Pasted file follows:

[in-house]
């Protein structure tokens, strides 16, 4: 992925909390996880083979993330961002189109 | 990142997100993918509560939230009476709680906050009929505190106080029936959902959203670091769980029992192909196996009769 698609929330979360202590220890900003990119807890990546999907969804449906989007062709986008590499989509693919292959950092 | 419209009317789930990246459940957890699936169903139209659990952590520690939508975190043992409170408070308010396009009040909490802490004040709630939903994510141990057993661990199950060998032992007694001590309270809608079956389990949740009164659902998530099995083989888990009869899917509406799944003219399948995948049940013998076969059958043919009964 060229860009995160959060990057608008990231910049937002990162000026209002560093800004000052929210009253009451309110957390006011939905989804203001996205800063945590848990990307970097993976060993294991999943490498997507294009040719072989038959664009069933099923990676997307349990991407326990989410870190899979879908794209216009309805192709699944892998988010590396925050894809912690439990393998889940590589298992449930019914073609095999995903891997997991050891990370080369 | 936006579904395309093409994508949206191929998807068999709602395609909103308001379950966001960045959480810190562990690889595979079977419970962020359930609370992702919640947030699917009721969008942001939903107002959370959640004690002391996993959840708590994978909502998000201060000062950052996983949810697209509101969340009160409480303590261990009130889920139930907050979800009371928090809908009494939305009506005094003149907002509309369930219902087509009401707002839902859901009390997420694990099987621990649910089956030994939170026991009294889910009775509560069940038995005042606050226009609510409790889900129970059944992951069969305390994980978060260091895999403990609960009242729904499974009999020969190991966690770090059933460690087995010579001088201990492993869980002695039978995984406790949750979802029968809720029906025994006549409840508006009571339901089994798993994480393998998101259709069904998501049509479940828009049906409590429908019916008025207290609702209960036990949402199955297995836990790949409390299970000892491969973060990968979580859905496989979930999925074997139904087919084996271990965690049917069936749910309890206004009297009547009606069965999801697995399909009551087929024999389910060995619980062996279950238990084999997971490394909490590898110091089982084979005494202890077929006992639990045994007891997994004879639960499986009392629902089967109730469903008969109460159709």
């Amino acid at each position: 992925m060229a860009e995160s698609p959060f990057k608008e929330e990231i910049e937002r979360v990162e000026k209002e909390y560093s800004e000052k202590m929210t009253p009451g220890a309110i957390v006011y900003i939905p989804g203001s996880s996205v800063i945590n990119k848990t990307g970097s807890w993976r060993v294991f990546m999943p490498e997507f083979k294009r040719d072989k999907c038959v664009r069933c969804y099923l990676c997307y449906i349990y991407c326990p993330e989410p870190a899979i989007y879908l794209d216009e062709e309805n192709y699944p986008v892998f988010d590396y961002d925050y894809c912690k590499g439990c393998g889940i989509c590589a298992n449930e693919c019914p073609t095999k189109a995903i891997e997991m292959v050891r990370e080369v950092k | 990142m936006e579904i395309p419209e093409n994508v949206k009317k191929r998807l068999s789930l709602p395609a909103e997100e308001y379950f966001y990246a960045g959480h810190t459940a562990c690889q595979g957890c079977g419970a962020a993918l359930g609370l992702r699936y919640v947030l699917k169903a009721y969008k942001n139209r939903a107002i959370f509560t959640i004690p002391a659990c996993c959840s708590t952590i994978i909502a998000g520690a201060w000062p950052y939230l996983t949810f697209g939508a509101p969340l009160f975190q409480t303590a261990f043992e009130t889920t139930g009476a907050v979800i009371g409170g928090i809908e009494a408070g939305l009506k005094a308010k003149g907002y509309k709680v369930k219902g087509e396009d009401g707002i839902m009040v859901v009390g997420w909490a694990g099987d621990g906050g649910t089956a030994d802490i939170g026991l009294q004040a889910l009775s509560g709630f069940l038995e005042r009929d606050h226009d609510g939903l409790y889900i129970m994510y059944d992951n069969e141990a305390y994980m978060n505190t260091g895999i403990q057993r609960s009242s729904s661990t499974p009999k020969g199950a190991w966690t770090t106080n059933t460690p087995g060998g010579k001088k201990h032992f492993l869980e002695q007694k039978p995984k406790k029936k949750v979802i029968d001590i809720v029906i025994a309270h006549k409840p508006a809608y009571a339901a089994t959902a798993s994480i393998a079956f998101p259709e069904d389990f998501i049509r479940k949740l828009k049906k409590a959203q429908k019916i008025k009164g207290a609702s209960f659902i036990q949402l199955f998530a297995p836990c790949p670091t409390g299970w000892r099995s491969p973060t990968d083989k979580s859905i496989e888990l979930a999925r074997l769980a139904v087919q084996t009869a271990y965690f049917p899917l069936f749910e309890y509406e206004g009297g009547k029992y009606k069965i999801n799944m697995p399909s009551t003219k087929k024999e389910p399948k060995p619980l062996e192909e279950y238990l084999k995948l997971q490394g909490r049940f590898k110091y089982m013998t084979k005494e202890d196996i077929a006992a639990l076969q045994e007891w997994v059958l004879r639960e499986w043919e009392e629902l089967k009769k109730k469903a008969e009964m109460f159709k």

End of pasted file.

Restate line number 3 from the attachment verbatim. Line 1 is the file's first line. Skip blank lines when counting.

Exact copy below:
């Amino acid at each position: 992925m060229a860009e995160s698609p959060f990057k608008e929330e990231i910049e937002r979360v990162e000026k209002e909390y560093s800004e000052k202590m929210t009253p009451g220890a309110i957390v006011y900003i939905p989804g203001s996880s996205v800063i945590n990119k848990t990307g970097s807890w993976r060993v294991f990546m999943p490498e997507f083979k294009r040719d072989k999907c038959v664009r069933c969804y099923l990676c997307y449906i349990y991407c326990p993330e989410p870190a899979i989007y879908l794209d216009e062709e309805n192709y699944p986008v892998f988010d590396y961002d925050y894809c912690k590499g439990c393998g889940i989509c590589a298992n449930e693919c019914p073609t095999k189109a995903i891997e997991m292959v050891r990370e080369v950092k | 990142m936006e579904i395309p419209e093409n994508v949206k009317k191929r998807l068999s789930l709602p395609a909103e997100e308001y379950f966001y990246a960045g959480h810190t459940a562990c690889q595979g957890c079977g419970a962020a993918l359930g609370l992702r699936y919640v947030l699917k169903a009721y969008k942001n139209r939903a107002i959370f509560t959640i004690p002391a659990c996993c959840s708590t952590i994978i909502a998000g520690a201060w000062p950052y939230l996983t949810f697209g939508a509101p969340l009160f975190q409480t303590a261990f043992e009130t889920t139930g009476a907050v979800i009371g409170g928090i809908e009494a408070g939305l009506k005094a308010k003149g907002y509309k709680v369930k219902g087509e396009d009401g707002i839902m009040v859901v009390g997420w909490a694990g099987d621990g906050g649910t089956a030994d802490i939170g026991l009294q004040a889910l009775s509560g709630f069940l038995e005042r009929d606050h226009d609510g939903l409790y889900i129970m994510y059944d992951n069969e141990a305390y994980m978060n505190t260091g895999i403990q057993r609960s009242s729904s661990t499974p009999k020969g199950a190991w966690t770090t106080n059933t460690p087995g060998g010579k001088k201990h032992f492993l869980e002695q007694k039978p995984k406790k029936k949750v979802i029968d001590i809720v029906i025994a309270h006549k409840p508006a809608y009571a339901a089994t959902a798993s994480i393998a079956f998101p259709e069904d389990f998501i049509r479940k949740l828009k049906k409590a959203q429908k019916i008025k009164g207290a609702s209960f659902i036990q949402l199955f998530a297995p836990c790949p670091t409390g299970w000892r099995s491969p973060t990968d083989k979580s859905i496989e888990l979930a999925r074997l769980a139904v087919q084996t009869a271990y965690f049917p899917l069936f749910e309890y509406e206004g009297g009547k029992y009606k069965i999801n799944m697995p399909s009551t003219k087929k024999e389910p399948k060995p619980l062996e192909e279950y238990l084999k995948l997971q490394g909490r049940f590898k110091y089982m013998t084979k005494e202890d196996i077929a006992a639990l076969q045994e007891w997994v059958l004879r639960e499986w043919e009392e629902l089967k009769k109730k469903a008969e009964m109460f159709k």